Among the family archives preserved in Tartu one finds some volumes from the de la Barre family. Its most prominemt member during the Great Northern War was Lt. General Reinhold Johan de la Barre (166?-1724), who served under Armfelt in Finland, Sweden and Norway. One prominent letter from this collection was brought to light by Greta Wieselgren in an article in Svio-Estonica 1938. The letter was sent by Charles XII on 16 October 1718 and it contains a unequivocal instruction to de la Barre: he has to make sure that the King's orders are followed to the letter even if no one in the army survives. Parts of the letter echoes the King's sentiment towards the surrender at Perevolochna: those in command should not enter into discussions but rather give clear and distinct orders. They should not rely on reports from regimental commanders but look for themselves.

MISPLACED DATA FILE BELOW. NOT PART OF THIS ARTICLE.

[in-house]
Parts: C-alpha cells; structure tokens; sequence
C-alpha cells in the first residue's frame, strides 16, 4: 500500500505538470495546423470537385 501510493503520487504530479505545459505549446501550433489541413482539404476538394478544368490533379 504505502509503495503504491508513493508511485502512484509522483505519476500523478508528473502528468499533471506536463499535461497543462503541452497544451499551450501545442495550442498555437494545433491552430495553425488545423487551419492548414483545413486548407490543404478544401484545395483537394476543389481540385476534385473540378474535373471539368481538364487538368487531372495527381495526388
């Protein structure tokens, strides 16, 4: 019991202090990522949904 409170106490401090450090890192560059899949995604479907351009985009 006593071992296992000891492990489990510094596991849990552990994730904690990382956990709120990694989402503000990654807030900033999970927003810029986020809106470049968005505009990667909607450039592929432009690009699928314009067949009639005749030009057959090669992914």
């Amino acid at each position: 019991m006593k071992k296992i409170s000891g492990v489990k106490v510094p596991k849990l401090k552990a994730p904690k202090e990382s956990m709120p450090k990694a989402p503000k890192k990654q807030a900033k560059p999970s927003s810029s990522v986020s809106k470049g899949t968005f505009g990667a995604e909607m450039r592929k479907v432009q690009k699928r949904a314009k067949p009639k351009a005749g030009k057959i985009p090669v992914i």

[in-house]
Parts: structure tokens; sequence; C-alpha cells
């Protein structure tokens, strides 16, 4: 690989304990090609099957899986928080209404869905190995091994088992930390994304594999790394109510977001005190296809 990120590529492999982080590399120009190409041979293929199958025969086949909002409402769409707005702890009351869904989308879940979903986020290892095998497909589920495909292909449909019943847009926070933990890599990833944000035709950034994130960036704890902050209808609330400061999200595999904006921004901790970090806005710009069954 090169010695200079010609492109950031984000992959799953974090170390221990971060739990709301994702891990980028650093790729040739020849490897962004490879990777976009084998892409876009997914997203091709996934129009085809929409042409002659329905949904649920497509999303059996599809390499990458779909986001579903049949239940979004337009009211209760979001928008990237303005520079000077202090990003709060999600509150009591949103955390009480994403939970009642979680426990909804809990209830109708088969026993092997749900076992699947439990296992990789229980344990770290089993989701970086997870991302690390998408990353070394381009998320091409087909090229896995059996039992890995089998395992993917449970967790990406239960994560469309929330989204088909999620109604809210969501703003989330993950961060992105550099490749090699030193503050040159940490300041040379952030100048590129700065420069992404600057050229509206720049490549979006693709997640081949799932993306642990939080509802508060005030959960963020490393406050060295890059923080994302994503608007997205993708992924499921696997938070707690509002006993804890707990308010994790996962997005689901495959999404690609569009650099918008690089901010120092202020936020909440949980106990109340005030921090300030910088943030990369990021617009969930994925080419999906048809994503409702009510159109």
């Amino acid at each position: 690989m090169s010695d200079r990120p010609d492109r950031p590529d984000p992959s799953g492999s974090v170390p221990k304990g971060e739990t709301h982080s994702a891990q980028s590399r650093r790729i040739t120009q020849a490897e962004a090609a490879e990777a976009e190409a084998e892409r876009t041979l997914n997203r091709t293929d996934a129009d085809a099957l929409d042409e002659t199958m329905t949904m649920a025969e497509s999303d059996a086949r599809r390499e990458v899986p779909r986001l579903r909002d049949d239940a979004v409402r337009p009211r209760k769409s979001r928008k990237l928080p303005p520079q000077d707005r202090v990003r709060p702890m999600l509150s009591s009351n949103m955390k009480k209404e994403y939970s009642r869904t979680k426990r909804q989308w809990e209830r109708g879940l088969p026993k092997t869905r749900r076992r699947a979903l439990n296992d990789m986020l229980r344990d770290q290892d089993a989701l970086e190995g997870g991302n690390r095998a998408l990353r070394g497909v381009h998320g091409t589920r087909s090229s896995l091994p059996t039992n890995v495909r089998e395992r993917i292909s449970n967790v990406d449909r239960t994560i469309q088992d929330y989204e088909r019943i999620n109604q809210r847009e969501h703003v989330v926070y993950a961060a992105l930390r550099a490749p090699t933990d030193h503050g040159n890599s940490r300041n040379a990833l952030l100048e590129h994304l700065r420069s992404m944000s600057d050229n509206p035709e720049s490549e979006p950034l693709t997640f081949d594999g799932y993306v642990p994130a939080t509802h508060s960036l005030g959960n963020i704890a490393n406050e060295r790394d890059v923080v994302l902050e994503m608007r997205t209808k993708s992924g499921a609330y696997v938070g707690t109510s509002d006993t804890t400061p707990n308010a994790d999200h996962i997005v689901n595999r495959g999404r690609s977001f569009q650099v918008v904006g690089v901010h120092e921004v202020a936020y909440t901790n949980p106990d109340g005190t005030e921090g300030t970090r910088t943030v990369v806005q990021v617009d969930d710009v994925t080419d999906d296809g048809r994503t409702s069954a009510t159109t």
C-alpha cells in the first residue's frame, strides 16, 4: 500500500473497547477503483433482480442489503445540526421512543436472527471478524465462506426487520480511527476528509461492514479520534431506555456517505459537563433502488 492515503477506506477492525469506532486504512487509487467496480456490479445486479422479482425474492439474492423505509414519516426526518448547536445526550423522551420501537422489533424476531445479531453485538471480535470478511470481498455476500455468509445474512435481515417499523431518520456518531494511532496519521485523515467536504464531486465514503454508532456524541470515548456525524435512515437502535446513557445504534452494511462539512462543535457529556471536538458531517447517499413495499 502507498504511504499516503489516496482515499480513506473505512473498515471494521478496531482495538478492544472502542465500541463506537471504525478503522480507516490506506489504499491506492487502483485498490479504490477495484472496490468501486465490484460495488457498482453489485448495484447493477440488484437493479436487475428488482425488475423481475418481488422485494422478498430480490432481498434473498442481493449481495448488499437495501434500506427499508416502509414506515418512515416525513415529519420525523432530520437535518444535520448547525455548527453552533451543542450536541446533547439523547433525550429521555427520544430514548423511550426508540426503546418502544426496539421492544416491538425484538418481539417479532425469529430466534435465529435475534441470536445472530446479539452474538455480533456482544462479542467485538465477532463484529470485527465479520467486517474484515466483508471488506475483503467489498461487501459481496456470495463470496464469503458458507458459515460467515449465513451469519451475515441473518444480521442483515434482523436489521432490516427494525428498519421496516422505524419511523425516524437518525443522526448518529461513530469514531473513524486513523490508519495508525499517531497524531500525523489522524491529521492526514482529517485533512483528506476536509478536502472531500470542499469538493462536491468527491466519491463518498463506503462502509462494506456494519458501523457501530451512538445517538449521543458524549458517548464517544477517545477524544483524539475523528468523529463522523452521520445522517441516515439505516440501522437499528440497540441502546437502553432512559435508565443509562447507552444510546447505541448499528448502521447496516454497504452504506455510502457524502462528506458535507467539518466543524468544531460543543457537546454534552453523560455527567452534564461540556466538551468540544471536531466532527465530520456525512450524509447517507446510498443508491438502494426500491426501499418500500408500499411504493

Wieselgren apparently never noted that the archive contains much more military material, both from the first years of the GNW and from 1719-1721. One notable item is a letter from the aide-de-camp Major G. W. Marcks von Würtemberg, written in Långå at 5 in the morning on 26 December 1718. The existence of this document has been known for a long time. In his book about Armfelt's campaign in Norway Gustaf Petri mentions that Marcks on the very same day wrote to Armfelt that the reports of the King's death had been confirmed. This letter never reached Armfelt, but the earlier message Marcks mentions that he sent de la Barre has - in Tartu.